Are professional associations at risk of becoming redundant?

Australia has over 200 industry associations spanning professional areas such as public health, nutrition, sport, nursing, business, accounting, finance, law and marketing, just to name a few – but are these associations at risk of becoming redundant at the hands of the social media boom?

That is certainly the argument being made by online marketer and chief executive of Lead Creation, Toby Marshall in a recent BRW article titled ‘Industry associations lose ground’ and I’d have to agree.

As Toby points out, industry associations were traditionally set up to connect people professionally; facilitate networking; share information and knowledge through conferences and seminars; facilitate professional development; lobby governments and, in many cases, provide accreditation. However, social media sites such as LinkedIn can provide many of these functions for free, leading many professional association members wondering whether their annual fees are still providing value for money.

Social media groups certainly seem to dilute some of the traditional advantages of association membership, but will they eliminate the need for having professional associations all together?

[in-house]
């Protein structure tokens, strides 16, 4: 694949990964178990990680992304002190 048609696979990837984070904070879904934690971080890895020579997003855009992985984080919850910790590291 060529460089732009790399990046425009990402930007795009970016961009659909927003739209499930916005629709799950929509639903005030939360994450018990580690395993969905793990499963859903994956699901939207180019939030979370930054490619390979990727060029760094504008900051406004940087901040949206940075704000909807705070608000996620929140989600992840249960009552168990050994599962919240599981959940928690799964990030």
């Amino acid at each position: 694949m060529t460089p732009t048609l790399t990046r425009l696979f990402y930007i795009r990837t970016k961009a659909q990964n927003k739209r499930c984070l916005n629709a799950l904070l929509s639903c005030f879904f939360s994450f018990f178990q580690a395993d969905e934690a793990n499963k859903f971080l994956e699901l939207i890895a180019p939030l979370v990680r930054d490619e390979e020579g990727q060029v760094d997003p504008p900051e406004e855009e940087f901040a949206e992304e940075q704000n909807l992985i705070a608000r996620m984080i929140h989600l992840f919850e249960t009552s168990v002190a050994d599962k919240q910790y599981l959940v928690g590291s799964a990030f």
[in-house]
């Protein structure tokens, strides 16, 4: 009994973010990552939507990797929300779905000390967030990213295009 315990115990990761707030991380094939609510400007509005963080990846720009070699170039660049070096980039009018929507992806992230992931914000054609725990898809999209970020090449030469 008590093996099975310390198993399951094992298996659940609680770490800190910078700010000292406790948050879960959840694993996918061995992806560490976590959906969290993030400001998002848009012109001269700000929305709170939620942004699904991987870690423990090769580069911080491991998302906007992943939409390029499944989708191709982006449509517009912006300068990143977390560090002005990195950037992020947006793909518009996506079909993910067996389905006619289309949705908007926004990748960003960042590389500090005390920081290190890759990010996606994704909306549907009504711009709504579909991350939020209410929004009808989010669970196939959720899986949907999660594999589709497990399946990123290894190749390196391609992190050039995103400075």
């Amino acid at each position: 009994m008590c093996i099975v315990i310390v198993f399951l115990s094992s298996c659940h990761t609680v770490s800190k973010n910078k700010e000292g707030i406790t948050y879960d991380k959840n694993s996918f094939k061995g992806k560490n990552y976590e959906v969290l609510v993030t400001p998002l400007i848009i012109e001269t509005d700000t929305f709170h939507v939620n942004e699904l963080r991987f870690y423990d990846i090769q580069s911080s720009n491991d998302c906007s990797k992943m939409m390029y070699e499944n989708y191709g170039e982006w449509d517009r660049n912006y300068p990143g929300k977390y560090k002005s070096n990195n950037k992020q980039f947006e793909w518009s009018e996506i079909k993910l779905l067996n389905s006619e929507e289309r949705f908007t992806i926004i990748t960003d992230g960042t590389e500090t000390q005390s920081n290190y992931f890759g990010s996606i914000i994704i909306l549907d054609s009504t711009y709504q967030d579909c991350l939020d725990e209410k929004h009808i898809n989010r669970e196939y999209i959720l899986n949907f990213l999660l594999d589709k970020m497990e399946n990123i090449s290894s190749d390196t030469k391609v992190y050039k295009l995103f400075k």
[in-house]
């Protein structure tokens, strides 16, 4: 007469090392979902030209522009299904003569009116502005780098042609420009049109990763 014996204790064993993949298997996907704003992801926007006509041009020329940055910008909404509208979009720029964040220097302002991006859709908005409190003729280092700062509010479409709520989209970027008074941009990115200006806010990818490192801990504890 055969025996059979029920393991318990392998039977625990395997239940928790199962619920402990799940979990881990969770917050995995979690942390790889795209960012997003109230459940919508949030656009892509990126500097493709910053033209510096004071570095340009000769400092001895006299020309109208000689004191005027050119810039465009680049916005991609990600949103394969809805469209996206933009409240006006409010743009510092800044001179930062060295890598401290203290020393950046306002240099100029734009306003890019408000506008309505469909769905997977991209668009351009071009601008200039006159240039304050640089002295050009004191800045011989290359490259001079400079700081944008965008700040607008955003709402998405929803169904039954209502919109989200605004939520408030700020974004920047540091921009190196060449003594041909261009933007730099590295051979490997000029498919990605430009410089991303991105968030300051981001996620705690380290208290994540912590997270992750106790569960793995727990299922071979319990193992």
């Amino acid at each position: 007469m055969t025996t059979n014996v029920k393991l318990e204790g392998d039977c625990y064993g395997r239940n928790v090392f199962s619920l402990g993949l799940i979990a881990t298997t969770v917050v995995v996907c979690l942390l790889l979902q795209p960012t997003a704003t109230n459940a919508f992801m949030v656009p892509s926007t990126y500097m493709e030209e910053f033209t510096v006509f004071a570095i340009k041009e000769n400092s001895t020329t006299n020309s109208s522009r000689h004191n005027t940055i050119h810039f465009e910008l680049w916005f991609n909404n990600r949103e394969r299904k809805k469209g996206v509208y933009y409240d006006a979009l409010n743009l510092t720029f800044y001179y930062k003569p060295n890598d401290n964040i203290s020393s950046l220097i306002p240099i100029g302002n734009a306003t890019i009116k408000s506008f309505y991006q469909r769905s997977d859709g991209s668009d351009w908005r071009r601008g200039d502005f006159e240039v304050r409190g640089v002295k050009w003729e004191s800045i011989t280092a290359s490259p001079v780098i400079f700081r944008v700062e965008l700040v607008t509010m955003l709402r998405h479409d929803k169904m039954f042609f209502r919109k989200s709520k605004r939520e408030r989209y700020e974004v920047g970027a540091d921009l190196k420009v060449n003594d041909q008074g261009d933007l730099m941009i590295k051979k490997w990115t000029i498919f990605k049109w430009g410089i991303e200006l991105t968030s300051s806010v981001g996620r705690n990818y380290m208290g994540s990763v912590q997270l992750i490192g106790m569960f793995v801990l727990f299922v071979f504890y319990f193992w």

For some industries, being a member of a professional association will continue to be important in terms of endorsing or adding credibility to your qualifications; however, for others the lure of social media’s ability to offer a wider range of information, varied commentary and increased engagement is likely to force many associations to consider integrating social media into their current membership offering or risk a reduction in membership numbers (and therefore revenue).

If professional associations are to survive in this era of social networking, they will undoubtedly have to adapt to better serve the needs of their member cohort. Certainly some appear to recognise this and have developed online newsletters and webinars to enable online professional development; however, many still fall short of their potential to provide online networking and relationship building opportunities.

So how can professional associations use social media to provide members with a place to connect and build relationships at their own convenience?

One solution would be to create a networking section on the association’s website in addition to developing and maintaining a presence on Facebook and LinkedIn, then facilitating engagement by giving members an opportunity to contribute blog posts, start discussions, and post news updates. Associations could also create a Twitter list for members, and through the association’s own twitter account, routinely link to member tweets and posts. Doing so would enable the association to become a valuable social networking channel for members, providing them with a place to network in their own time, on their own terms, and in the comfort of their own home.

Would you consider membership of a professional association that didn’t provide a social media offering to members?

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  1. #1 by Jenelle Guest on March 26, 2011 - 8:26 PM

    It’s an interesting case that you raise.